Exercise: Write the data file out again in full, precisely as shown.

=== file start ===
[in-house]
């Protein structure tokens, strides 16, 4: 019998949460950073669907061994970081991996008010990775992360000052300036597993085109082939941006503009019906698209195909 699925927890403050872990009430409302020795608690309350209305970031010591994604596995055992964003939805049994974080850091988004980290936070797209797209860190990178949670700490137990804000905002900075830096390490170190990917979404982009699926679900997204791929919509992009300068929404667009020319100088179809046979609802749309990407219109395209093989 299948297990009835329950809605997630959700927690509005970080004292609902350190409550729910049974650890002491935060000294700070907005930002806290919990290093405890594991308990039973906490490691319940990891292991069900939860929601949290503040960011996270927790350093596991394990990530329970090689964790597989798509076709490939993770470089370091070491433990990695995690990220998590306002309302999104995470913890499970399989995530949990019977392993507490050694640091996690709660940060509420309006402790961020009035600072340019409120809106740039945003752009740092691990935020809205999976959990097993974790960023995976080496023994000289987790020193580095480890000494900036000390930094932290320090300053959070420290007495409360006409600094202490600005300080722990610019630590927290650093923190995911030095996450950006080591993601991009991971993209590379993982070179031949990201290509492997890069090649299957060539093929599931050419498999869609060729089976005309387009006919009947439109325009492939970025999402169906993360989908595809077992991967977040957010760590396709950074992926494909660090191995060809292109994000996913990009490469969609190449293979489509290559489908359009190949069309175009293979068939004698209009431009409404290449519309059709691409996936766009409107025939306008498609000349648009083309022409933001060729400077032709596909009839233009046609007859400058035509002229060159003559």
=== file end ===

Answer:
[in-house]
């Protein structure tokens, strides 16, 4: 019998949460950073669907061994970081991996008010990775992360000052300036597993085109082939941006503009019906698209195909 699925927890403050872990009430409302020795608690309350209305970031010591994604596995055992964003939805049994974080850091988004980290936070797209797209860190990178949670700490137990804000905002900075830096390490170190990917979404982009699926679900997204791929919509992009300068929404667009020319100088179809046979609802749309990407219109395209093989 299948297990009835329950809605997630959700927690509005970080004292609902350190409550729910049974650890002491935060000294700070907005930002806290919990290093405890594991308990039973906490490691319940990891292991069900939860929601949290503040960011996270927790350093596991394990990530329970090689964790597989798509076709490939993770470089370091070491433990990695995690990220998590306002309302999104995470913890499970399989995530949990019977392993507490050694640091996690709660940060509420309006402790961020009035600072340019409120809106740039945003752009740092691990935020809205999976959990097993974790960023995976080496023994000289987790020193580095480890000494900036000390930094932290320090300053959070420290007495409360006409600094202490600005300080722990610019630590927290650093923190995911030095996450950006080591993601991009991971993209590379993982070179031949990201290509492997890069090649299957060539093929599931050419498999869609060729089976005309387009006919009947439109325009492939970025999402169906993360989908595809077992991967977040957010760590396709950074992926494909660090191995060809292109994000996913990009490469969609190449293979489509290559489908359009190949069309175009293979068939004698209009431009409404290449519309059709691409996936766009409107025939306008498609000349648009083309022409933001060729400077032709596909009839233009046609007859400058035509002229060159003559």